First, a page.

Expect to trek on dense jungles, clamber across rocks, and cross brooks to reach the river. Thus, it is only recommended for adverse hikers and adventurers.
10. Abra River
Abra River is one of the longest rivers in the Philippines, originating from the Cordilleran highlands all the way to Ilocos Sur. It has numerous tributaries fed by tropical mossy and pine forests.
Although mining upstream as well as commercial farming polluted the main river, most of its tributaries remain pristine. The famous Kaparkan Falls is one of the river’s water sources. The brooks feeding Kili Falls and Piwek Pools also lead to Abra River.
Today, the growing popularity of Abra as a tourism site has led to the discovery of numerous destinations along the Abra River.
11. Maducayan River
Maducayan River may not be as big as other rivers in the Philippines. But it plays an important cultural role among the local inhabitants. For them, the river is their lifeblood and that their identity is tied to its sustainability.
Not only that. The river is also an important source of steady water supply for irrigation. It teems with different aquatic species which the locals catch for household meals.
The waters feeding Maducayan River emanate from one of the last remaining dipterocarp forests in the country. These are home to an unaccounted variety of flora and fauna species including hornbills and wild pigs.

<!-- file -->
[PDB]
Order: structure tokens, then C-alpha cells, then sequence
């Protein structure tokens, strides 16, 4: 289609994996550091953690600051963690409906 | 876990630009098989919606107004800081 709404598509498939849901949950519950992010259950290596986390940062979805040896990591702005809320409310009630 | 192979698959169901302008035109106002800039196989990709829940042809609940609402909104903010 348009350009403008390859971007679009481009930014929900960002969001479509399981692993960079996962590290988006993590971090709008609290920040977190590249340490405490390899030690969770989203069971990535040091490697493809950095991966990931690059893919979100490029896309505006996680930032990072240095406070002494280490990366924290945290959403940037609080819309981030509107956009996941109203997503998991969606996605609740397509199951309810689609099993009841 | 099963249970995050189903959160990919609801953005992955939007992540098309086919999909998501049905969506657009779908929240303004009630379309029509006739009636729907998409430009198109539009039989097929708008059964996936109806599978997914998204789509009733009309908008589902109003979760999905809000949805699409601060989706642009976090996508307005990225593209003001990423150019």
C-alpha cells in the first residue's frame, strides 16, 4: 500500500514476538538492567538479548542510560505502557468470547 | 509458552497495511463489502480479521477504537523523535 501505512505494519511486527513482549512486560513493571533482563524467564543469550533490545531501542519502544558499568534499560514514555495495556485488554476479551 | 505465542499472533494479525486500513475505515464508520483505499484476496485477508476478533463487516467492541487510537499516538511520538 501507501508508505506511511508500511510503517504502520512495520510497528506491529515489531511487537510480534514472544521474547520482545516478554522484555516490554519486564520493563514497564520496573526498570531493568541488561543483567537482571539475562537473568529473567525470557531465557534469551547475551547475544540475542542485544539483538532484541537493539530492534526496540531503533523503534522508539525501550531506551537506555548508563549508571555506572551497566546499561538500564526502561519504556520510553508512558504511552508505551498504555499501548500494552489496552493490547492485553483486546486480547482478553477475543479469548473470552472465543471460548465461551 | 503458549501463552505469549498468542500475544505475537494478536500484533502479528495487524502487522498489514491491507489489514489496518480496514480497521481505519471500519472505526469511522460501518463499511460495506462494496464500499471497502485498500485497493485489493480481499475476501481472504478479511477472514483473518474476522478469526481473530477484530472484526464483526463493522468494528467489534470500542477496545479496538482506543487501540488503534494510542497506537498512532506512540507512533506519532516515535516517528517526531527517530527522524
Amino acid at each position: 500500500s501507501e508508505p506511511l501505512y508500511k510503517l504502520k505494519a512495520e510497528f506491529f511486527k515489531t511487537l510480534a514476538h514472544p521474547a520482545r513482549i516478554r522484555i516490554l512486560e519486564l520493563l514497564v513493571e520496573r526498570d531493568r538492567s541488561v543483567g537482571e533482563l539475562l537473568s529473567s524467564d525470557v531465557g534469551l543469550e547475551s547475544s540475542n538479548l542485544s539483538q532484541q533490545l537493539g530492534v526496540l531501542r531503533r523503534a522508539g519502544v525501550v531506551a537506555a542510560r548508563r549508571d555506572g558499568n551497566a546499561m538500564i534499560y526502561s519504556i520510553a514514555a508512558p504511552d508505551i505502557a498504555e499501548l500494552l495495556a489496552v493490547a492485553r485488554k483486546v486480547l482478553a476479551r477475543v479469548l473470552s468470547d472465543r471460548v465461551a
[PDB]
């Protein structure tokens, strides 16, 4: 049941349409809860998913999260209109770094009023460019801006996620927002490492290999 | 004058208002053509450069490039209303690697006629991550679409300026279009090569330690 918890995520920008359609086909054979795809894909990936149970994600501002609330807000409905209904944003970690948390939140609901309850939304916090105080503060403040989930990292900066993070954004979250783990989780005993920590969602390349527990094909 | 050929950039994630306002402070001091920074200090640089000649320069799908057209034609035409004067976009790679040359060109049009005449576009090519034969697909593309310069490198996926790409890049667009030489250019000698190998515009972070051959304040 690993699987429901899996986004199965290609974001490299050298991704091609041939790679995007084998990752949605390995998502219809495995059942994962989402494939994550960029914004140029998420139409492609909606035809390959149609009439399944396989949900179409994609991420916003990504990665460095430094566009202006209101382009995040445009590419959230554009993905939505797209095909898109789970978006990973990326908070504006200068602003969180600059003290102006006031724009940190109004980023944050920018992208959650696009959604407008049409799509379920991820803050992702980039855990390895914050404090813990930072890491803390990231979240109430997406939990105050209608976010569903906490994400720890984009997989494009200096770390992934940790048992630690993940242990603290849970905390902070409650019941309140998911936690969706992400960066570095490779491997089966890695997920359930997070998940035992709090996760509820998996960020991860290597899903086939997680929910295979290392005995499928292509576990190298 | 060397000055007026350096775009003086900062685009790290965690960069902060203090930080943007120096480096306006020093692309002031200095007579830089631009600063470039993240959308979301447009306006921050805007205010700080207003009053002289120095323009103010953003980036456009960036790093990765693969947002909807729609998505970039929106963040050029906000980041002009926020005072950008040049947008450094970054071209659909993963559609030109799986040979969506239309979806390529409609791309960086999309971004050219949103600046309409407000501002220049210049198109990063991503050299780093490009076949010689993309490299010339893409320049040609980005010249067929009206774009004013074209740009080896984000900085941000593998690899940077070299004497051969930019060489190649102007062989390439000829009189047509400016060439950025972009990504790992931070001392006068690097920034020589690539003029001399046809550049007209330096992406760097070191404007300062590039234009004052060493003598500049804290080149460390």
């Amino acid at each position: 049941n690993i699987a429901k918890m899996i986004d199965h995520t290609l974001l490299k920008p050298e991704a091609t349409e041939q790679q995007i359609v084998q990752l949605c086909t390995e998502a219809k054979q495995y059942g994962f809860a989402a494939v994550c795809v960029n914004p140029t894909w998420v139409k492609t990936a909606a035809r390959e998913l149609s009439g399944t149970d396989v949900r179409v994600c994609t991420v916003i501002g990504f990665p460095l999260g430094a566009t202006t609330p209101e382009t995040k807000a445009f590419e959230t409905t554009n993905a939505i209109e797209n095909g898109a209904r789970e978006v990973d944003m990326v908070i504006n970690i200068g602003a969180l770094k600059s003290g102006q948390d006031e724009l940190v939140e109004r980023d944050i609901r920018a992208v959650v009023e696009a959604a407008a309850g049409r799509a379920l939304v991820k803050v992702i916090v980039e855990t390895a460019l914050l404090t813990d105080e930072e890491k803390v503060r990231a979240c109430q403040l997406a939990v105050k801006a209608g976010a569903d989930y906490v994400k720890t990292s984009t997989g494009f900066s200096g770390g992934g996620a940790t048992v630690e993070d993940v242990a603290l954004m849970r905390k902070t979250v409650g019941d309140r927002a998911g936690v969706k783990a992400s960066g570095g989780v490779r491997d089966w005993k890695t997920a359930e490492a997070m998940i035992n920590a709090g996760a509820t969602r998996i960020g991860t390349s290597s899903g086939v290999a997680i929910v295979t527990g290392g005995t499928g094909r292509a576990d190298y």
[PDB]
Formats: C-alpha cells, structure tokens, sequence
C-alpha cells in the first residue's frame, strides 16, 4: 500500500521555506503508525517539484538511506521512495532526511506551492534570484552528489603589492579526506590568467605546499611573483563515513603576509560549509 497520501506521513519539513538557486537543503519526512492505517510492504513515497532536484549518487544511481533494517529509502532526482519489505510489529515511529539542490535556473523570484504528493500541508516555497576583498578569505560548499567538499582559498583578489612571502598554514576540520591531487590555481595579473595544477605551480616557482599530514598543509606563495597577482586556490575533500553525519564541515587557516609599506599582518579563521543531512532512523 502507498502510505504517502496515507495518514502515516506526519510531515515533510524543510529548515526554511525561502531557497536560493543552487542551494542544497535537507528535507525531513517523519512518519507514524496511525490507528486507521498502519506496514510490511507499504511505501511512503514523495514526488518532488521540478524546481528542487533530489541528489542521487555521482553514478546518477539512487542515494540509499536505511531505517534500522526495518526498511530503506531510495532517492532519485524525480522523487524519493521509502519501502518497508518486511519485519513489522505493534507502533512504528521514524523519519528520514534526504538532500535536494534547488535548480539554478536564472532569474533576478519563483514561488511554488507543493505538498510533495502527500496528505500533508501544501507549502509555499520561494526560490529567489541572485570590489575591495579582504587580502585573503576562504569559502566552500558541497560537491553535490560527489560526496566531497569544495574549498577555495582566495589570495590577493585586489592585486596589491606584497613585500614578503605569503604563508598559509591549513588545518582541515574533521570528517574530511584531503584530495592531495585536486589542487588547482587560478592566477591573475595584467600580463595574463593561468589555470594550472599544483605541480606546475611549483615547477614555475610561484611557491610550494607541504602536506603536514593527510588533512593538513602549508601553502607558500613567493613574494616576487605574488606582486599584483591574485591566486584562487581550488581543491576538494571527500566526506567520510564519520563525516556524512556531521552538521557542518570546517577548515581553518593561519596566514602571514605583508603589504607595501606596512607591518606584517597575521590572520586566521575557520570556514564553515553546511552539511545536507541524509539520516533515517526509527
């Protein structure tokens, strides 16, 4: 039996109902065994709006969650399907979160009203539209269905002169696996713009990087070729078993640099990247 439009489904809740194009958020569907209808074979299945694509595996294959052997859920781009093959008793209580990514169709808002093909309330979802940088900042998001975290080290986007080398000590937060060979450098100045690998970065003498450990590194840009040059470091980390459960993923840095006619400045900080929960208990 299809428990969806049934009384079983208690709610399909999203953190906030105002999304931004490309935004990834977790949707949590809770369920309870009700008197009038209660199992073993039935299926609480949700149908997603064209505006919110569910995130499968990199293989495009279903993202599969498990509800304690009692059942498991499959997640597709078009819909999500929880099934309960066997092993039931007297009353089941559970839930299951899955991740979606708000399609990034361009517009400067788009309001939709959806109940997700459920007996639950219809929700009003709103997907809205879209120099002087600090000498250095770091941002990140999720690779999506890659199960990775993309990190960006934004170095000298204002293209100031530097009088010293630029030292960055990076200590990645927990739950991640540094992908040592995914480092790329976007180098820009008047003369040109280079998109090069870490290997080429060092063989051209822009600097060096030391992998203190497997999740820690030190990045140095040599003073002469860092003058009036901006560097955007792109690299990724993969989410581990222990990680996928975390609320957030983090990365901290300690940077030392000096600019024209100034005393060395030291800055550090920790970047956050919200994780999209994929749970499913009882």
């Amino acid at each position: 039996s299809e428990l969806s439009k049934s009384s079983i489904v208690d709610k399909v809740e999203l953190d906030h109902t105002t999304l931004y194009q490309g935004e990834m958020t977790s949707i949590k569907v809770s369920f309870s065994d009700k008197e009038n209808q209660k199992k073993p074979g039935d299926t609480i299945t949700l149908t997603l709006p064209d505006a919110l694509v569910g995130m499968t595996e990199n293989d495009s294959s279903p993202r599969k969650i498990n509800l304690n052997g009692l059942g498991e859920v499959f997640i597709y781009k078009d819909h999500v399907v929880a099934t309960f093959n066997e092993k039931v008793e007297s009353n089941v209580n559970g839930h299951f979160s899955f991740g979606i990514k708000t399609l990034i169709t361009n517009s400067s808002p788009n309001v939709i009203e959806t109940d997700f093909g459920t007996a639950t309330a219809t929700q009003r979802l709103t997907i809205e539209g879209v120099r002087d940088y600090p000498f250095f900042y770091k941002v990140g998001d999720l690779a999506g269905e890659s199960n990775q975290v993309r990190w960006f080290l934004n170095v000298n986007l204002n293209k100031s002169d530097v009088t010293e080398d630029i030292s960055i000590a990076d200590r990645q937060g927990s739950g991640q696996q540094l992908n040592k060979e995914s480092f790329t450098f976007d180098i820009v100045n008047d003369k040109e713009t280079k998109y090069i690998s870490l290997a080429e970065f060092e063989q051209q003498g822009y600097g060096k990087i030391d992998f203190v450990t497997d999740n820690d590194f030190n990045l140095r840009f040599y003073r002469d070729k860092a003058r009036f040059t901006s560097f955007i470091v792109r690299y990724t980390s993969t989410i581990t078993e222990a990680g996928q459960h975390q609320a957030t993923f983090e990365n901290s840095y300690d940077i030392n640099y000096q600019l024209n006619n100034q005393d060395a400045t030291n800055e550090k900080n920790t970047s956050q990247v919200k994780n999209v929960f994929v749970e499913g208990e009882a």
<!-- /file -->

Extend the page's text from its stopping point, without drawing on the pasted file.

12. Magat River
Magat River is one of the largest rivers in the Philippines. It feeds one of the biggest dams in Asia and is the largest tributary of the mighty Cagayan River, the longest river in the Philippines. Many communities inhabiting the banks of the Magat River subsist on farming tilapia and milkfish.
The Magat Dam has also become a popular attraction. Here, one can enjoy fishing and boating while relishing the sights of the surrounding mountains.
13. Agno River
Agno River feeds the famous Ambuklao Dam and Binga Dam. It saw one of the major faces of ethnic deprivation. During the building of the dams, many indigenous communities were cleared and relocated. Their farms and sacred ground have been buried by the rising water, never to be seen again.
14. Siffu River
If you want to chase waterfalls amidst rustic views, check out Siffu River. It emanates from the pristine forests of Kadaclan community, a cluster of barangays in Barlig, Mountain Province. One of the notable attractions here is the Amfitayok Falls.
When you follow the river upstream, youll glimpse of the majestic Maripidchek Falls, a series of stunning cascades. Then, theres the Finarongrongan Falls on the opposite tributary.
When trekking to Siffu River and its waterfalls, youll pass by beautiful rice terraces carved on steep mountain slopes.
15. Agusan River
Agusan River is the third-longest river in the Philippines, after the Cagayan River and Rio De Grande Mindanao. Its more popularly known for its vast Agusan Marsh which covers around 19, 197 hectares. The marsh harbors an amazing diversity of both terrestrial and marine species.